A New Corrected Cycle is Beginning
Distressed luxury homes that are being short-sold or have already foreclosed represent extraordinary value. Discounts of 50% from 2006 values, and at times below replacement cost, are still available in markets like Scottsdale and Paradise Valley in Arizona. The outright purchase, or for the more sophisticated investor, the purchase of the discounted note or mortgage, may lead to enormous gains in the next 24 months.
Problems still exist. However both Case-Schiller and Economic Cycle Research Institute data both agree that housing seems to have bottomed many months ago, and their leading index is pointing toward higher prices. Many excellent properties have corrected to extremes and represent historic value. What has been a nightmare for some unfortunately timed purchases are dreams come true for current buyers. Mortgage rates are near their all time lows which have pushed affordability higher to levels never before attained. Meanwhile, the US government has added tax incentives to purchases. US housing prices are correcting, sometimes over-correcting, creating values the likes of which have been absent from the housing market for years.
As the recovery accelerates, demand will re-enter the markets. Many economists expect the employment and general business climate to show noticeable improvement by late 2010. Some economists remark that prices of homes may not fully recover until 2014. That is good news for everyone, but it is exceptional news for recent buyers of distressed and corrected real estate.
The four MSA's of Southern California, Southern Florida, Nevada and particularly Las Vegas, and my home market of Phoenix, collectively represent most of the distressed properties and may represent extraordinary opportunity. Prices have fallen as much as 40-50% in most of the market segments; some even greater. A home purchased for $400,000 in 2006, may be valued at only $200,000 to $240,000 now. If demand and/or possibly asset inflation returns, homes could appreciate quickly from their currently distressed levels. Should home prices recover only half of these 5-year projections, it would mean that a property purchased today for $240,000 could recover to $320,000 in 5 years; that would be a gain of $80,000 or a 33.3% for a cash transaction.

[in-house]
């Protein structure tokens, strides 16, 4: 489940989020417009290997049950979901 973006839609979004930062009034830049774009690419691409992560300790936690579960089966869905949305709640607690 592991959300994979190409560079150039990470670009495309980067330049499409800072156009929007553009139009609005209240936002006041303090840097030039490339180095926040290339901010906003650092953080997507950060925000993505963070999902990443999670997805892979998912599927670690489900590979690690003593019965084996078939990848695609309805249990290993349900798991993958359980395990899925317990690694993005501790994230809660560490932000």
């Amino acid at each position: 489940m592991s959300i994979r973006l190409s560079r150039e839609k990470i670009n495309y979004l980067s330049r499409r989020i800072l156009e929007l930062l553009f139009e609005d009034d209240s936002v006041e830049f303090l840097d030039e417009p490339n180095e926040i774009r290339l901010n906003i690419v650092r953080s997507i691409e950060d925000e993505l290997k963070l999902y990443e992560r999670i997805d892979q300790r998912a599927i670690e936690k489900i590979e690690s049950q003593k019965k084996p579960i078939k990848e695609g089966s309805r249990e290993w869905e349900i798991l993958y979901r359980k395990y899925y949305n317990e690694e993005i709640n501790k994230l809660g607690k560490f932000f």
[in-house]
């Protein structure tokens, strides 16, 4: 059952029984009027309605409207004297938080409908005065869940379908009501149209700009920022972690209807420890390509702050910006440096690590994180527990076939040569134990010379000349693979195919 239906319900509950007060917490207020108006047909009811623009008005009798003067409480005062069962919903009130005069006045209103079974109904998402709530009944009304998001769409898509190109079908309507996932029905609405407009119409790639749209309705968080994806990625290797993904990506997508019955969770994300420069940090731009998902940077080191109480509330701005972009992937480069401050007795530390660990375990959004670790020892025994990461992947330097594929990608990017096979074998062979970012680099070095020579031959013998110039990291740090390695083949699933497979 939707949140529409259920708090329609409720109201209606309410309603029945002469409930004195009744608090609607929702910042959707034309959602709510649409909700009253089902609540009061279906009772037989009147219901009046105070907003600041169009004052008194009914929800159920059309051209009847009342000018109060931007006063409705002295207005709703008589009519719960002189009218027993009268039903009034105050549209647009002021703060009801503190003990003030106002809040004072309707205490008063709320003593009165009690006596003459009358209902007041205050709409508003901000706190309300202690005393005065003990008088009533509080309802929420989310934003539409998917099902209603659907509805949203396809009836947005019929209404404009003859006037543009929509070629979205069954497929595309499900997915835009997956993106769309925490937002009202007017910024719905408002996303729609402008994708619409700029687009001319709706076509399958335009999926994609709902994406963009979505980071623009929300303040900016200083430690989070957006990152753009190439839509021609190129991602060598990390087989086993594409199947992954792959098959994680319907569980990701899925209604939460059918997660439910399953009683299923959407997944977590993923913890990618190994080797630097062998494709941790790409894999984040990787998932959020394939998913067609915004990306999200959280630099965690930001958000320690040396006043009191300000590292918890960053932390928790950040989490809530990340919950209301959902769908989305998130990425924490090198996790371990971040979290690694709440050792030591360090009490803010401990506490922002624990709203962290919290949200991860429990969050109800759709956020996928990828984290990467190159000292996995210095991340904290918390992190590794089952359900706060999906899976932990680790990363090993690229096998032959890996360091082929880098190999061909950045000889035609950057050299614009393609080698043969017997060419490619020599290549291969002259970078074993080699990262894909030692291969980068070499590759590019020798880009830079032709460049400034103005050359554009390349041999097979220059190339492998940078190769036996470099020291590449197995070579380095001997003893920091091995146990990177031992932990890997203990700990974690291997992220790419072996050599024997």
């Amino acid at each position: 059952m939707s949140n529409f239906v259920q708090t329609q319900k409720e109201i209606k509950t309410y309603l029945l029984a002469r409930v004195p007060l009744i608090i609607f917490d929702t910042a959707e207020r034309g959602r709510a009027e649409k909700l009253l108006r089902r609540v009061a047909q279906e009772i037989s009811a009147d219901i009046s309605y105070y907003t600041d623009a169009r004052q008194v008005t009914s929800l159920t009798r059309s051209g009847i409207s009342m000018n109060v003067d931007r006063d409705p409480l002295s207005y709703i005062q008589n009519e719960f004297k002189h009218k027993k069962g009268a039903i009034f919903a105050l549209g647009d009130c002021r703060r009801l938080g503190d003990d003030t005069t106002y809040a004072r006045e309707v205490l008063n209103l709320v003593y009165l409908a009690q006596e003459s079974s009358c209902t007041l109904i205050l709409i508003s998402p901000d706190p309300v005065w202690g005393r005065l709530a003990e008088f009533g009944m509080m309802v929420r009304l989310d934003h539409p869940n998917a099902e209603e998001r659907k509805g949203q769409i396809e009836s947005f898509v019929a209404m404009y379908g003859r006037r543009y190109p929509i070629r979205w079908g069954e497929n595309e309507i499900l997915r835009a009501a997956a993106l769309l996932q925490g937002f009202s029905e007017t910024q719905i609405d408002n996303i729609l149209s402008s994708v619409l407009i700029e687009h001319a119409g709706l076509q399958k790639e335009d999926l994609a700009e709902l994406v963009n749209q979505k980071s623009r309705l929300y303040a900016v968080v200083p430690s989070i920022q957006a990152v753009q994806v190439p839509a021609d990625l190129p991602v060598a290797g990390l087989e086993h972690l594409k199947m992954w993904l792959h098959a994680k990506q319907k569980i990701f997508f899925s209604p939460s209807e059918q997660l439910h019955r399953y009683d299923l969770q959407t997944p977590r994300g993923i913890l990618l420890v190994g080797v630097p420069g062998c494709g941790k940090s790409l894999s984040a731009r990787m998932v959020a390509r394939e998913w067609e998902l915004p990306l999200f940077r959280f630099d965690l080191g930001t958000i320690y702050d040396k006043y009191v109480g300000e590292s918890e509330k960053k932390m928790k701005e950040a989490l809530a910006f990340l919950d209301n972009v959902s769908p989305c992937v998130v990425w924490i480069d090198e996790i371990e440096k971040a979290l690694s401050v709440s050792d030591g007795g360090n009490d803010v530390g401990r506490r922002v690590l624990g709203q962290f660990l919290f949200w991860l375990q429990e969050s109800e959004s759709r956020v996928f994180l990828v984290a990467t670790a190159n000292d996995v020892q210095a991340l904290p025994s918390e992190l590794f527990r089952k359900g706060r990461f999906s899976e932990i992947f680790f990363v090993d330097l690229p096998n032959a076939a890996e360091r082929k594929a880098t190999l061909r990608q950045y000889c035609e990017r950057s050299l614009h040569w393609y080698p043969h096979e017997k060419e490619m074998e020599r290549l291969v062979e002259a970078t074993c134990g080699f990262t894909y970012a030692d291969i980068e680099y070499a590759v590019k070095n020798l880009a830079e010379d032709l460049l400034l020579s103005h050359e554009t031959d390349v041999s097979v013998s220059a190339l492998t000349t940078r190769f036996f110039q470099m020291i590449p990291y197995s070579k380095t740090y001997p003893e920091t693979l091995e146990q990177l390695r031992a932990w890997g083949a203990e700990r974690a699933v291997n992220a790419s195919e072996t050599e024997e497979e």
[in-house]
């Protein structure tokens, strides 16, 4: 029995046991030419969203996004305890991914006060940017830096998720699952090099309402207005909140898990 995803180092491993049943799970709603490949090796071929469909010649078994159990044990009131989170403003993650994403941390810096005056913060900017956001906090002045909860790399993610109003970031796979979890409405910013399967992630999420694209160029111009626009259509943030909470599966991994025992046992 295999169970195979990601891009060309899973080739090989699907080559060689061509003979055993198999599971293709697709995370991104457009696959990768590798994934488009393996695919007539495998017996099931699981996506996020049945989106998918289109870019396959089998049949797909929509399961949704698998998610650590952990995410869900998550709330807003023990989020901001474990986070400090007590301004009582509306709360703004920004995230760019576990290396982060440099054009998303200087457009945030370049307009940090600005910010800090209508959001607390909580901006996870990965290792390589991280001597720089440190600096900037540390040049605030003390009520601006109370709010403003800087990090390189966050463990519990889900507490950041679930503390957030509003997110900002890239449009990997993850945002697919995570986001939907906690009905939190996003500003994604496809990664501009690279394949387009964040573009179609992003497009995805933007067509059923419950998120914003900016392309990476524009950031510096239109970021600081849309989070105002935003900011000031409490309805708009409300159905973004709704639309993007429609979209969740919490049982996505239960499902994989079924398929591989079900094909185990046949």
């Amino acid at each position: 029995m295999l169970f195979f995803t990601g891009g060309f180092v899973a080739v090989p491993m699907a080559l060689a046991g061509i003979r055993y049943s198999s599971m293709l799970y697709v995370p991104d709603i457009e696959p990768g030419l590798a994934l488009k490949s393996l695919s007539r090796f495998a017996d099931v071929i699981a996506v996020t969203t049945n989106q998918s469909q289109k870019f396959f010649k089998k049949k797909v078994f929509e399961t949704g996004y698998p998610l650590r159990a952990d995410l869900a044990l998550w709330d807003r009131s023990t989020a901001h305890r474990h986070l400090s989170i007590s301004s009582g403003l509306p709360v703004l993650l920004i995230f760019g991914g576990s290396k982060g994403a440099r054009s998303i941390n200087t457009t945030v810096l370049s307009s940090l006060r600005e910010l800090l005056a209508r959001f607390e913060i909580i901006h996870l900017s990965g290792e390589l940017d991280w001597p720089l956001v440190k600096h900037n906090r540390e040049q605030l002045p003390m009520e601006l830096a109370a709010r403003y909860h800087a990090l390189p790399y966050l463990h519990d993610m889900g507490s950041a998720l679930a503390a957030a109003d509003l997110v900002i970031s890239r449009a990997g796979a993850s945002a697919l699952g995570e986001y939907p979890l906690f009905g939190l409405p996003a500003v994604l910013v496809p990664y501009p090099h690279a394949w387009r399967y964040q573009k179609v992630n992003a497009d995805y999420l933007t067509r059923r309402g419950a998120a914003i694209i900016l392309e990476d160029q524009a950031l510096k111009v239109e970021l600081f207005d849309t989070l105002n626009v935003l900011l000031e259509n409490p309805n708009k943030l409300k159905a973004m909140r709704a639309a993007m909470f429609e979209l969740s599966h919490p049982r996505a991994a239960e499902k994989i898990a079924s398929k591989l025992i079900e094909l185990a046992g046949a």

Many investors judiciously use leverage such as a 30-year fixed rate mortgage with 75% loan to value, a reasonably conservative loan. Down payment, closing costs, and repairs typically amount to about $65,000 on a $240,000 investment purchase; with 5 years of recovery, the property would appreciate to approximately $320,000 and would deliver a capital gain of 133.33 %. This would not include any tax advantage, principal reduction or cash flow.
Through the ages, the adage that "timing is everything" has proven true. The recent turmoil has created discounted pricing that is particularly evidenced by distressed sales. Every shopper knows that good buys are available at sales, but the best buys sometimes are at the clearance sale. Well, housing is having what may be the final clearance sale. Many advisers believe most of the downside price risk for general housing has been mitigated. Talk to your advisor and determine if your investment portfolio is ready to be diversified into distressed housing.